On Wednesday boxer Floyd Mayweather Jr. was acquitted of misdemeanor harassment charges. He was alleged to have threatened the lives of two homeowner association security guards in an argument about parking tickets outside the boxer’s Las Vegas home. Parking for Mayweather’s 29 cars has been a frequent source of friction in the gated and patrolled community which is about 10 miles south of the Las Vegas Strip.
Mayweather found tickets on his cars, berated the guards for touching the vehicles, removed a ticket from one vehicle and stuck it on the windshield of their security patrol vehicle, the guards, 23-year-old Miguel Burgos and 24-year-old Aaron Ryan, told police. Burgos said Mayweather told them, “my homies have guns, if you want me to call them they’d come over here and take care of you.”
The 34-year-old prizefighter didn’t testify during the Las Vegas Justice Court trial. His attorney called the encounter between Mayweather and the guards a “trivial matter,” and said the case hinged on the boxer’s celebrity.
Las Vegas Justice of the Peace Diana Sullivan said she wasn’t convinced that the guards feared any threat would be carried out. Even the guards testified under questioning by Wright they would have preferred not to take the case to trial.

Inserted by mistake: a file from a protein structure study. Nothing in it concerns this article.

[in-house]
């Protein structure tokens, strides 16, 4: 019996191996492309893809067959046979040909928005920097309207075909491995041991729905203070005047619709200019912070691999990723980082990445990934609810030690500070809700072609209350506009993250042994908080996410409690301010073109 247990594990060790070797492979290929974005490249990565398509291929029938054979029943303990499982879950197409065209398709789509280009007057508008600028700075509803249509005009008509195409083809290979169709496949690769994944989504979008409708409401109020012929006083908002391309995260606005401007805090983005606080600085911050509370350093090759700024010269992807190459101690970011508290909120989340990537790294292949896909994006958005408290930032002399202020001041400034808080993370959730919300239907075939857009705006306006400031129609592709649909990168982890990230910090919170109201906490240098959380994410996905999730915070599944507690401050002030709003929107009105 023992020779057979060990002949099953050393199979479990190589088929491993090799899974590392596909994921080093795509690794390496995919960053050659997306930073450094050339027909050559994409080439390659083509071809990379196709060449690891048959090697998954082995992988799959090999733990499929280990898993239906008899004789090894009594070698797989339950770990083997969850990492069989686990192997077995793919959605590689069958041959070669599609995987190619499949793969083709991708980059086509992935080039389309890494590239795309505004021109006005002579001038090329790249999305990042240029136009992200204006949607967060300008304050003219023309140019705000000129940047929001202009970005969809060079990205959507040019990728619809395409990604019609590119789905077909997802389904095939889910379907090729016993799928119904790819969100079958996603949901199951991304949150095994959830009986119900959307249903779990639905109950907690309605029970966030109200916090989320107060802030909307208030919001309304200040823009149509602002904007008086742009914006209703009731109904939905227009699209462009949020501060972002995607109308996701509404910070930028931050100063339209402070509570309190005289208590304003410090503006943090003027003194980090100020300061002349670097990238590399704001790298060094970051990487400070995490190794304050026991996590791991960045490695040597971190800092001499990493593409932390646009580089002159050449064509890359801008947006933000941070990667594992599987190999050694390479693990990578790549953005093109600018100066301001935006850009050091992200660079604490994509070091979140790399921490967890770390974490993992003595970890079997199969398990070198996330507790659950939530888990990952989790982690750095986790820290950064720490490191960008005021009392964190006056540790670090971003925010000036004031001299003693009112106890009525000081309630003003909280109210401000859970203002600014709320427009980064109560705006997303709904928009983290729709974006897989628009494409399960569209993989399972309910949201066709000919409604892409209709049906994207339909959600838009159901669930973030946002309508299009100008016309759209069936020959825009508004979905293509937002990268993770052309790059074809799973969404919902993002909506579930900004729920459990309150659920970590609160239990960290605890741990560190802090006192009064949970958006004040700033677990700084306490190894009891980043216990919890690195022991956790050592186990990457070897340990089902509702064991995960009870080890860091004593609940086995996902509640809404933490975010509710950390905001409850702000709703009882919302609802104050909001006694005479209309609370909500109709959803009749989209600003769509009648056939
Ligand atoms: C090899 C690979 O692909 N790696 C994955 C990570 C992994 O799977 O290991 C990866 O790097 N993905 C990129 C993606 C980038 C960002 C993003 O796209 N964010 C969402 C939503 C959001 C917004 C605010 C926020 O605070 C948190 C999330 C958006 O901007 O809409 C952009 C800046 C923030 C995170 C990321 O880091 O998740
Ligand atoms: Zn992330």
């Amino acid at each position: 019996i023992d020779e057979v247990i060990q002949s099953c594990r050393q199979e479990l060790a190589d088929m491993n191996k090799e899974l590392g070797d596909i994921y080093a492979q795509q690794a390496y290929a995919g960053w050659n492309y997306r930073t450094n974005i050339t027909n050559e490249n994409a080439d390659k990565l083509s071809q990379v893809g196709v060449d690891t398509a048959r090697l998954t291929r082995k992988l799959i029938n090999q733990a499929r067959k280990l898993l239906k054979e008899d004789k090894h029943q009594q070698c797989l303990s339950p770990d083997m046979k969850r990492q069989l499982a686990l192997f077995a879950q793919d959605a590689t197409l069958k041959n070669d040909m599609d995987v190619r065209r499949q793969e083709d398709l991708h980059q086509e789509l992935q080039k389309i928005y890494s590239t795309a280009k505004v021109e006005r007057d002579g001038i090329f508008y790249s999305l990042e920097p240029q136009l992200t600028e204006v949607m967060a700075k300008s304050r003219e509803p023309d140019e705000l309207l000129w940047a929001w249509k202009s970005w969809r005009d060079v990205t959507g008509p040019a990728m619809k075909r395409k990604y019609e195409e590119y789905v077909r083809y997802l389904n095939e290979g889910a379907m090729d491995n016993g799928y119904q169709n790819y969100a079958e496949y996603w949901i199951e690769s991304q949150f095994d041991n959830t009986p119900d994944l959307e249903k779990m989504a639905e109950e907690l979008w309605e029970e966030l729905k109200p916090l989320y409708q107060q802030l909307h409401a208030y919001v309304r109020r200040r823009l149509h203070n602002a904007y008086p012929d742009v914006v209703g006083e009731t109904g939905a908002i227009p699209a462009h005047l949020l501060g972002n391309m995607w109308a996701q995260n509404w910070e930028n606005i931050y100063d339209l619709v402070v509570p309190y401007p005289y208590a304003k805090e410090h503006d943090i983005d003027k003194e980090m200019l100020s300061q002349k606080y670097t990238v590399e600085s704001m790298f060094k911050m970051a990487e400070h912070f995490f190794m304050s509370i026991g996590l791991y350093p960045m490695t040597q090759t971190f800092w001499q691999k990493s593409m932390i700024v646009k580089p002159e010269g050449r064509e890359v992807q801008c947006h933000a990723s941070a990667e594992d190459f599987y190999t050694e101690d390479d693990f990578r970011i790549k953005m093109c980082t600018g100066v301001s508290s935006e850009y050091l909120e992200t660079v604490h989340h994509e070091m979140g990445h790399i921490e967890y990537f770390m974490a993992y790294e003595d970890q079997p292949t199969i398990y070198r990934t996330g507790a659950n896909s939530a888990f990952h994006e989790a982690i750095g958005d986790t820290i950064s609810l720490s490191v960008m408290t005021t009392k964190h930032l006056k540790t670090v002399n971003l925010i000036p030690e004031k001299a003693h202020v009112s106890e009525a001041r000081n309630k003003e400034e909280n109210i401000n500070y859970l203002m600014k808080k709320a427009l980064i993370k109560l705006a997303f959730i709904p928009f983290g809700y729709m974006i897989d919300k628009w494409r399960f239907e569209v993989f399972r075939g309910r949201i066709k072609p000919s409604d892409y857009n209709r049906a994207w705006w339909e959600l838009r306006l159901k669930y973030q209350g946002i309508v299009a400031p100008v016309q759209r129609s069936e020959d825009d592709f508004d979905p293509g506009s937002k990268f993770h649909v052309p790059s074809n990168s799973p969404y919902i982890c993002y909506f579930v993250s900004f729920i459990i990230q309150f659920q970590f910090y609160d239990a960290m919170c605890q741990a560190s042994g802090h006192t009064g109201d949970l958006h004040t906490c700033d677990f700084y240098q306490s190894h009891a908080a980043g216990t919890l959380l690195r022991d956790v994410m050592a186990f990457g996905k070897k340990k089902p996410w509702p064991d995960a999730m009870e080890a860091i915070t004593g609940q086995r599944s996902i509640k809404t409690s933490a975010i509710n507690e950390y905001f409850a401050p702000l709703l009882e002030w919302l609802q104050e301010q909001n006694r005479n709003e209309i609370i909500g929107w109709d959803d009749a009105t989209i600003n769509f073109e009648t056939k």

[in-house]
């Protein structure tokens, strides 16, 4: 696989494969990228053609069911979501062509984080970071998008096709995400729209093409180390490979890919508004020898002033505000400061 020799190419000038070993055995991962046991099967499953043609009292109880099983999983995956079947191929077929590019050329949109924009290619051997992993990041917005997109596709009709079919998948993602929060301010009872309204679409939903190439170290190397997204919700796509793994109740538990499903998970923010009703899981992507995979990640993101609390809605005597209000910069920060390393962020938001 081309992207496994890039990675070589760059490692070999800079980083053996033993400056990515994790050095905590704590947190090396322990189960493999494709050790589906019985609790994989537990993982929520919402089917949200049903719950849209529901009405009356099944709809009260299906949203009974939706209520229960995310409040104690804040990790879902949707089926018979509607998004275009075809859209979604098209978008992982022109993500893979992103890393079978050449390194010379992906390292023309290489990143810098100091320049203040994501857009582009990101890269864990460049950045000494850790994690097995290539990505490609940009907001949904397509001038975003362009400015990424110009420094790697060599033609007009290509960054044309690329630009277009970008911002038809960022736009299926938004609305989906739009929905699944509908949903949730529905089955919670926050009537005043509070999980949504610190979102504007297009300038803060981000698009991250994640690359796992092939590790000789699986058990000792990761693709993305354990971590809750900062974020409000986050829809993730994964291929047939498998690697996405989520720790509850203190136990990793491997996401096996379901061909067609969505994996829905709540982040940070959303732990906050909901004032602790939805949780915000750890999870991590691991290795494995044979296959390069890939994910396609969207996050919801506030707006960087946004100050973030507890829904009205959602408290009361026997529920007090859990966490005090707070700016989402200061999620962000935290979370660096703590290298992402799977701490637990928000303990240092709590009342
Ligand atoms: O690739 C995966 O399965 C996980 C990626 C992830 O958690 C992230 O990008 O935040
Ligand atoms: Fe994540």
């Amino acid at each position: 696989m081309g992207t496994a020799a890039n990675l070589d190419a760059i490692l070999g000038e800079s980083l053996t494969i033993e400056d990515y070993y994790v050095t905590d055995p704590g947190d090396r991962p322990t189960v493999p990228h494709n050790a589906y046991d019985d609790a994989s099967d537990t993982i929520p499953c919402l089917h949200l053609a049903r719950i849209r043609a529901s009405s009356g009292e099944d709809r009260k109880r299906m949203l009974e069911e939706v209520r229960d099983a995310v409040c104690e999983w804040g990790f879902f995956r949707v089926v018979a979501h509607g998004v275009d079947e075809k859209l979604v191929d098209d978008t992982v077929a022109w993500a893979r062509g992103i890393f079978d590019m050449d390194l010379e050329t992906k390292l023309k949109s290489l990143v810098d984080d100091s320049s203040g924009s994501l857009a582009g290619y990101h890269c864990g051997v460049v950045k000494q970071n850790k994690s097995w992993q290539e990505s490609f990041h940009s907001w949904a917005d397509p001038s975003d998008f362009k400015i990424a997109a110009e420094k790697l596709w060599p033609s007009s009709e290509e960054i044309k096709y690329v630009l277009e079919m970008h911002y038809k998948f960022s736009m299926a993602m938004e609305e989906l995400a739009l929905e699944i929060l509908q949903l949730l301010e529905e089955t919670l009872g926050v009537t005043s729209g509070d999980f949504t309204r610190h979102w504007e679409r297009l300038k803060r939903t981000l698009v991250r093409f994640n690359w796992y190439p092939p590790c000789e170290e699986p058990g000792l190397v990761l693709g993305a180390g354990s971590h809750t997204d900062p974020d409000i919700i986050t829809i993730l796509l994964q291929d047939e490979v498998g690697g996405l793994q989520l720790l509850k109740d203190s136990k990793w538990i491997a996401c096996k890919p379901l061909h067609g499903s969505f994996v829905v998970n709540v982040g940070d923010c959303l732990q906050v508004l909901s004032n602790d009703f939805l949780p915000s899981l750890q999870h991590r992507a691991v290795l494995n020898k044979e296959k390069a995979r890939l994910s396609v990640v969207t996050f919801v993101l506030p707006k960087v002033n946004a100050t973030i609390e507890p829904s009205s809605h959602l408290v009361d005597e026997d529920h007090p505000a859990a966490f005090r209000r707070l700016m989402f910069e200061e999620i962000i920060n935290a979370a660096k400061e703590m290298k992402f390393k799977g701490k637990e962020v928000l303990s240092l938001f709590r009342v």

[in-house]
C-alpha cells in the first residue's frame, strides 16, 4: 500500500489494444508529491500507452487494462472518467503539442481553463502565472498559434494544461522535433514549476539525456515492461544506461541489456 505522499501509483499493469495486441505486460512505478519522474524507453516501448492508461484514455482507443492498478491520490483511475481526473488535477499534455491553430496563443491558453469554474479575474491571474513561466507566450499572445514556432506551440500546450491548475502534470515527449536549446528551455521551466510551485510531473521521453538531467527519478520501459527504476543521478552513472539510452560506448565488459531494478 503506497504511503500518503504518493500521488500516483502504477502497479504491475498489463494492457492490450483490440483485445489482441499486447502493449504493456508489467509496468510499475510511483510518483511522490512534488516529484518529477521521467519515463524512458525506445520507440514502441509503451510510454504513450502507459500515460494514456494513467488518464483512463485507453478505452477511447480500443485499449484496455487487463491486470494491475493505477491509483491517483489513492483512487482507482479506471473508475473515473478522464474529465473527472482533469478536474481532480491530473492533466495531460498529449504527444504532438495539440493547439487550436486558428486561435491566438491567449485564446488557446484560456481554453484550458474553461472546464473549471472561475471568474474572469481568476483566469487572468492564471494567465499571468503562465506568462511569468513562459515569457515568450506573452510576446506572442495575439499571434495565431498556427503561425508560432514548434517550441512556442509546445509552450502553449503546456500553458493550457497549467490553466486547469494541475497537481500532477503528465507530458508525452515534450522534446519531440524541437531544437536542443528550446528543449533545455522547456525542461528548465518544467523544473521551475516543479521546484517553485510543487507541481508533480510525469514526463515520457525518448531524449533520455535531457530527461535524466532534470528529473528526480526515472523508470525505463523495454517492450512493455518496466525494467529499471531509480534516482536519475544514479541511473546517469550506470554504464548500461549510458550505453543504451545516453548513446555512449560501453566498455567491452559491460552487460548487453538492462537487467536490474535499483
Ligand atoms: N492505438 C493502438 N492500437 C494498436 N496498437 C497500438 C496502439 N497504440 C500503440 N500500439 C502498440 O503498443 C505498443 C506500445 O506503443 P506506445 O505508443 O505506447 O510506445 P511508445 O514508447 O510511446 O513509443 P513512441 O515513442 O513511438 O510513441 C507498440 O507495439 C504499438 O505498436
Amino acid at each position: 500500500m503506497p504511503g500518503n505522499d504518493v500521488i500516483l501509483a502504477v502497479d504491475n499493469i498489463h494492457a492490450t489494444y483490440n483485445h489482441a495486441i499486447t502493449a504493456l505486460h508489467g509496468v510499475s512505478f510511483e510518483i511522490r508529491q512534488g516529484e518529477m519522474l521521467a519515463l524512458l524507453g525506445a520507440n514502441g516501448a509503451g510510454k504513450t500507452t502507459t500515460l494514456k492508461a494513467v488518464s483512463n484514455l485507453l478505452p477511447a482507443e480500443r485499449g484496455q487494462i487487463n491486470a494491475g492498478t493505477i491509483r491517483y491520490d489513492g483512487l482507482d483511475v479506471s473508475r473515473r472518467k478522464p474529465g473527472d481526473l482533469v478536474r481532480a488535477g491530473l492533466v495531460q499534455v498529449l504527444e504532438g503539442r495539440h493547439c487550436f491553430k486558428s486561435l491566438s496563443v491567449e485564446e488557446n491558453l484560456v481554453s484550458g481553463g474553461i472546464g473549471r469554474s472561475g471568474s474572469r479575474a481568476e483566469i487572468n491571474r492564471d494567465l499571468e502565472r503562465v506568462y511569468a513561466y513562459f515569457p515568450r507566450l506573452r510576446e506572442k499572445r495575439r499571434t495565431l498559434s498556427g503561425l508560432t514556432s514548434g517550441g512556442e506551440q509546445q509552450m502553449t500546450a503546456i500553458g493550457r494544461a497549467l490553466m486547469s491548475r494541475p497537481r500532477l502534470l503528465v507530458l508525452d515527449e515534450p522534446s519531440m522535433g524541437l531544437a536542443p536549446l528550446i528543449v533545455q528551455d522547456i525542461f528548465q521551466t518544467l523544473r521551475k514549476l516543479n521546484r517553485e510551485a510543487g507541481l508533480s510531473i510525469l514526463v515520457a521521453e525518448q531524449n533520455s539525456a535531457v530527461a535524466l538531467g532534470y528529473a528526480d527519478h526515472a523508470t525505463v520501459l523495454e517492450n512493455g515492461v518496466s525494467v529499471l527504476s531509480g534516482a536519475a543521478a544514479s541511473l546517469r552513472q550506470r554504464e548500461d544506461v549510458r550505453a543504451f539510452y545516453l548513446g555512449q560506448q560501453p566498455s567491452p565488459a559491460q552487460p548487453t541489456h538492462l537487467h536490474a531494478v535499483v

“If this wasn’t Floyd Mayweather, we wouldn’t have been in court,” attorney Richard Wright said outside the downtown Clark County Regional Justice Center. “Any other case would have resolved with an offer of an apology and a handshake.”
The not-guilty finding was a victory for Mayweather, whose legal problems have mounted in the past year. The most serious charges, stemming from a domestic dispute with his ex-girlfriend and two of their children in October 2010, could put him in prison for 34 years if he’s convicted.
Mayweather Related Tweets On Twitter